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Am J Pathol. 1999 Dec;155(6):1795-801.

Beta-catenin mutations are frequent in human hepatocellular carcinomas associated with hepatitis C virus infection.

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  • 1Unit of Molecular Pathology, International Agency for Research on Cancer (IARC), Lyon, France.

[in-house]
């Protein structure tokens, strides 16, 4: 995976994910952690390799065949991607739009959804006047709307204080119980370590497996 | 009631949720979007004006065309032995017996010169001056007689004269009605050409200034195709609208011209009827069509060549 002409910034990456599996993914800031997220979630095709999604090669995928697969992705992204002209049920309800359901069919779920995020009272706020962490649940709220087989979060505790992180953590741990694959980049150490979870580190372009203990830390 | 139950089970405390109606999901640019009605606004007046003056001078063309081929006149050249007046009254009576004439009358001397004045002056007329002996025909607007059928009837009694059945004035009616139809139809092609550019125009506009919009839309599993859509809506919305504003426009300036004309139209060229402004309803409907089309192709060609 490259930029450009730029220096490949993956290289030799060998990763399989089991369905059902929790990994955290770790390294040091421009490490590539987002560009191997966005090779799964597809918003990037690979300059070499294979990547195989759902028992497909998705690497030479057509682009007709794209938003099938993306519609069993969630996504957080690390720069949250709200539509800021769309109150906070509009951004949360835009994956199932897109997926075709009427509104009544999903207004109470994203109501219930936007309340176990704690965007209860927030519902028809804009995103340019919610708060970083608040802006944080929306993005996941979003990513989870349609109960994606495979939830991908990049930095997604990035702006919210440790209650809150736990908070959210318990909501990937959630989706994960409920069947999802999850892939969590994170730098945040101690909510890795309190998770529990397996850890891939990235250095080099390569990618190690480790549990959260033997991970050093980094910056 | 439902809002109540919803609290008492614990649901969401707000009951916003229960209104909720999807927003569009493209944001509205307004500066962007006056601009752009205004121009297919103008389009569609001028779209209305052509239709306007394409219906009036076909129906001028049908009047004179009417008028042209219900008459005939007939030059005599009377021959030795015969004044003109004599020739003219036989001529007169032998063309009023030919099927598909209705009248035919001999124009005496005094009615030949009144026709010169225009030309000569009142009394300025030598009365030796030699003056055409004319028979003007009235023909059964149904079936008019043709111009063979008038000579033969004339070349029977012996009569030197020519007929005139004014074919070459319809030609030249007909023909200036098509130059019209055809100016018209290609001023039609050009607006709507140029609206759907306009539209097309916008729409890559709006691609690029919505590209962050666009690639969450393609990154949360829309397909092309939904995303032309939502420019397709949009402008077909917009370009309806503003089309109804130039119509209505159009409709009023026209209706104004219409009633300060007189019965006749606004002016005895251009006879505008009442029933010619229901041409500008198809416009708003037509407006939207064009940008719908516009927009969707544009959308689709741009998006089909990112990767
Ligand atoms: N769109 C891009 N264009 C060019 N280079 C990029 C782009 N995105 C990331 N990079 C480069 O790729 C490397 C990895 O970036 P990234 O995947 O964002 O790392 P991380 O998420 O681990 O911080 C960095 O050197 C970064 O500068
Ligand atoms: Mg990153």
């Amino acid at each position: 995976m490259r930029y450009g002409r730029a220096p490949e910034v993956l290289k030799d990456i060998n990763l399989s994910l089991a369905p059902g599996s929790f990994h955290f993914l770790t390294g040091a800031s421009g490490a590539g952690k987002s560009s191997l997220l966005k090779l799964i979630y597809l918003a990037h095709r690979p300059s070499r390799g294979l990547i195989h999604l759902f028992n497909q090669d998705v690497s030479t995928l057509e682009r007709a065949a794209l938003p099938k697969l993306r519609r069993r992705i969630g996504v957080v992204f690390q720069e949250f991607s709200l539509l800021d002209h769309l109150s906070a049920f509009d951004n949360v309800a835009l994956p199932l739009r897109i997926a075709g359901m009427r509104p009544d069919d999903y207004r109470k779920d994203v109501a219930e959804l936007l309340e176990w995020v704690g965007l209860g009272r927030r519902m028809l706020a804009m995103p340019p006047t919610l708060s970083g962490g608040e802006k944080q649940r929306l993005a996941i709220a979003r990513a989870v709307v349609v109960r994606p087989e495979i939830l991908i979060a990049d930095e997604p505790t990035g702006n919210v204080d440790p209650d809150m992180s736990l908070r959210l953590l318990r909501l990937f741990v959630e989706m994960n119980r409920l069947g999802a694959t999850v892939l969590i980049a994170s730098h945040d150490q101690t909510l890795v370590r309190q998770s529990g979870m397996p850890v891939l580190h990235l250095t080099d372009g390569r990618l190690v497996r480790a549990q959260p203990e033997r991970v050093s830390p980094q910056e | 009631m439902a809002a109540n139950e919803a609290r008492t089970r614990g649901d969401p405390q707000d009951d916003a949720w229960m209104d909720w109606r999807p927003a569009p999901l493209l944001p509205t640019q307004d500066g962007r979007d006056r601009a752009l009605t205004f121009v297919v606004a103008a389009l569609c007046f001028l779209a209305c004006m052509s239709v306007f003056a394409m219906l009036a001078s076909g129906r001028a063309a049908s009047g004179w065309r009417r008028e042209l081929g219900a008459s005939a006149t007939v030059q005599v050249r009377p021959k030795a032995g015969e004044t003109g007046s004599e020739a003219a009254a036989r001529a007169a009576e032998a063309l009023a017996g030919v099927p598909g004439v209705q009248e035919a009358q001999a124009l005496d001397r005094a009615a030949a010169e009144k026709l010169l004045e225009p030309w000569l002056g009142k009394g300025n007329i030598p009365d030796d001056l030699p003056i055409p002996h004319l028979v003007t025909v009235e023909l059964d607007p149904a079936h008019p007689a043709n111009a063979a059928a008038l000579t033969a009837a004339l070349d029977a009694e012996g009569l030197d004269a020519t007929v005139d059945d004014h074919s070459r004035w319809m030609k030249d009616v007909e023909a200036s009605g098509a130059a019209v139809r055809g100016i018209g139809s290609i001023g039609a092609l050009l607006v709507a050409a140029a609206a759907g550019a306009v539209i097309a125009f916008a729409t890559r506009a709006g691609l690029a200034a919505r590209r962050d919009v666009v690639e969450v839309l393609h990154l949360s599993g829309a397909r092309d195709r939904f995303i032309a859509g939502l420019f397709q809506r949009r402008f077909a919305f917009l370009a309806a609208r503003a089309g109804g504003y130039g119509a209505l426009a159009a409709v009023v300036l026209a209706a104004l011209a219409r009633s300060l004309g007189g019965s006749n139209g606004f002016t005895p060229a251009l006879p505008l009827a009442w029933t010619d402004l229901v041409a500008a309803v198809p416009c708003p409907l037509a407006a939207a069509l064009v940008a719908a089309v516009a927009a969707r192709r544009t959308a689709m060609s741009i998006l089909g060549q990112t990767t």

Hepatocellular carcinoma (HCC) is one of the most common fatal cancers worldwide. Hepatitis B virus and hepatitis C virus infections, exposure to aflatoxin, and excessive intake of alcohol have been identified as major risk factors. However, the molecular mechanisms underlying their development are still poorly understood. Recently, beta-catenin, one of the key components of the Wnt signaling pathway, has been found to be mutated in about 20% of HCCs, suggesting a role of the Wnt pathway in their development. In this study, we examined beta-catenin and APC mutations in 22 HCCs associated with HCV infection, using single-strand conformation polymorphism (SSCP) followed by direct DNA sequencing. beta-Catenin mutations were found in nine (41%) cases, but no APC mutations were found. beta-Catenin immunohistochemistry revealed nuclear accumulation of beta-catenin protein in all nine tumors with a beta-catenin mutation and two additional tumors without a mutation. These results suggest that activation of the Wnt signaling pathway by beta-catenin mutation contributes significantly to the hepatocellular carcinogenesis associated with HCV infection.

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